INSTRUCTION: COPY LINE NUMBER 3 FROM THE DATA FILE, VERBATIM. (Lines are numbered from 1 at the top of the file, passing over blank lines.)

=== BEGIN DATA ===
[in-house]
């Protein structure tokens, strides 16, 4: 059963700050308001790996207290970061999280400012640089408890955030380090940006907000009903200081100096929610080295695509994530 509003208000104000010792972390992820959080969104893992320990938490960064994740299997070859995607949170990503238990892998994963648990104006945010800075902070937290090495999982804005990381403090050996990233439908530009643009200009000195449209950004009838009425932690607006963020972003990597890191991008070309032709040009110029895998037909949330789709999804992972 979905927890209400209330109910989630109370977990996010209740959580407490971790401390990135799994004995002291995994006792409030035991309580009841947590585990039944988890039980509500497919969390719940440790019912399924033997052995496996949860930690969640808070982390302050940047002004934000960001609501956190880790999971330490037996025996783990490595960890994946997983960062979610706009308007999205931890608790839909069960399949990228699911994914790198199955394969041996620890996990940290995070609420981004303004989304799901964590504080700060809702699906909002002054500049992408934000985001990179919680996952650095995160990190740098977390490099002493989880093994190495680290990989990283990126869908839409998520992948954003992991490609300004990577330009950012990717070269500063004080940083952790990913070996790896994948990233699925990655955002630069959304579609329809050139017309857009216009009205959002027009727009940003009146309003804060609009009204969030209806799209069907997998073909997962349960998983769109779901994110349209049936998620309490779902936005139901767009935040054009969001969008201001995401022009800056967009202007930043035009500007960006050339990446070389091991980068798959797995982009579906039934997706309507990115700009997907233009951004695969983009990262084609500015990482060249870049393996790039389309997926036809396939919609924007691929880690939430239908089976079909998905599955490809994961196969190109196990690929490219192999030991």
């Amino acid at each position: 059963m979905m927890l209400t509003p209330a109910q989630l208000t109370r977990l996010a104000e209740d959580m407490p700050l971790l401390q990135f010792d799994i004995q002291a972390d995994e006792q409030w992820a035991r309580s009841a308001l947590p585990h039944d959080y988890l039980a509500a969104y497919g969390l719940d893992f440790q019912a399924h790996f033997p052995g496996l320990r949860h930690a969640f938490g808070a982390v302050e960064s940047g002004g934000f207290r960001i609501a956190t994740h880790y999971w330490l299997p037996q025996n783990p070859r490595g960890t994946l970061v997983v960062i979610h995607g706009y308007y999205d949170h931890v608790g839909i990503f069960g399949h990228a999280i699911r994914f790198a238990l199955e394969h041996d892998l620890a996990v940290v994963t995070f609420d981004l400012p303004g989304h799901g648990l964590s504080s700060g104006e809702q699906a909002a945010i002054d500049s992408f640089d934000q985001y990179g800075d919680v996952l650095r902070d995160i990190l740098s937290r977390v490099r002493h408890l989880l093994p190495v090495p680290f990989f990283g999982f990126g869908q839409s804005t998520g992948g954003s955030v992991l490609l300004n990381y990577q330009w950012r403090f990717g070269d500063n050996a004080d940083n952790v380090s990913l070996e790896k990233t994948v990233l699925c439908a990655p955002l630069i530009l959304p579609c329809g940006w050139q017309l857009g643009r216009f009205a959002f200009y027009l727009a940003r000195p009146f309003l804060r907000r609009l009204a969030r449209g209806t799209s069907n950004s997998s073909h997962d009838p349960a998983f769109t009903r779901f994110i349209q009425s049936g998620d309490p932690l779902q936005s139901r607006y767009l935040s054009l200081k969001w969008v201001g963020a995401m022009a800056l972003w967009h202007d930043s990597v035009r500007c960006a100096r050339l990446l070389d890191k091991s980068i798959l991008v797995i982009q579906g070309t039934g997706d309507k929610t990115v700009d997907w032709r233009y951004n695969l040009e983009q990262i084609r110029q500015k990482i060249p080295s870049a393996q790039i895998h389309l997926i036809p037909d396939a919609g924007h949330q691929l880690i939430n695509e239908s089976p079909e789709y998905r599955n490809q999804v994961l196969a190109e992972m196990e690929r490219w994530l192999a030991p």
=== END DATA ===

């Amino acid at each position: 059963m979905m927890l209400t509003p209330a109910q989630l208000t109370r977990l996010a104000e209740d959580m407490p700050l971790l401390q990135f010792d799994i004995q002291a972390d995994e006792q409030w992820a035991r309580s009841a308001l947590p585990h039944d959080y988890l039980a509500a969104y497919g969390l719940d893992f440790q019912a399924h790996f033997p052995g496996l320990r949860h930690a969640f938490g808070a982390v302050e960064s940047g002004g934000f207290r960001i609501a956190t994740h880790y999971w330490l299997p037996q025996n783990p070859r490595g960890t994946l970061v997983v960062i979610h995607g706009y308007y999205d949170h931890v608790g839909i990503f069960g399949h990228a999280i699911r994914f790198a238990l199955e394969h041996d892998l620890a996990v940290v994963t995070f609420d981004l400012p303004g989304h799901g648990l964590s504080s700060g104006e809702q699906a909002a945010i002054d500049s992408f640089d934000q985001y990179g800075d919680v996952l650095r902070d995160i990190l740098s937290r977390v490099r002493h408890l989880l093994p190495v090495p680290f990989f990283g999982f990126g869908q839409s804005t998520g992948g954003s955030v992991l490609l300004n990381y990577q330009w950012r403090f990717g070269d500063n050996a004080d940083n952790v380090s990913l070996e790896k990233t994948v990233l699925c439908a990655p955002l630069i530009l959304p579609c329809g940006w050139q017309l857009g643009r216009f009205a959002f200009y027009l727009a940003r000195p009146f309003l804060r907000r609009l009204a969030r449209g209806t799209s069907n950004s997998s073909h997962d009838p349960a998983f769109t009903r779901f994110i349209q009425s049936g998620d309490p932690l779902q936005s139901r607006y767009l935040s054009l200081k969001w969008v201001g963020a995401m022009a800056l972003w967009h202007d930043s990597v035009r500007c960006a100096r050339l990446l070389d890191k091991s980068i798959l991008v797995i982009q579906g070309t039934g997706d309507k929610t990115v700009d997907w032709r233009y951004n695969l040009e983009q990262i084609r110029q500015k990482i060249p080295s870049a393996q790039i895998h389309l997926i036809p037909d396939a919609g924007h949330q691929l880690i939430n695509e239908s089976p079909e789709y998905r599955n490809q999804v994961l196969a190109e992972m196990e690929r490219w994530l192999a030991p």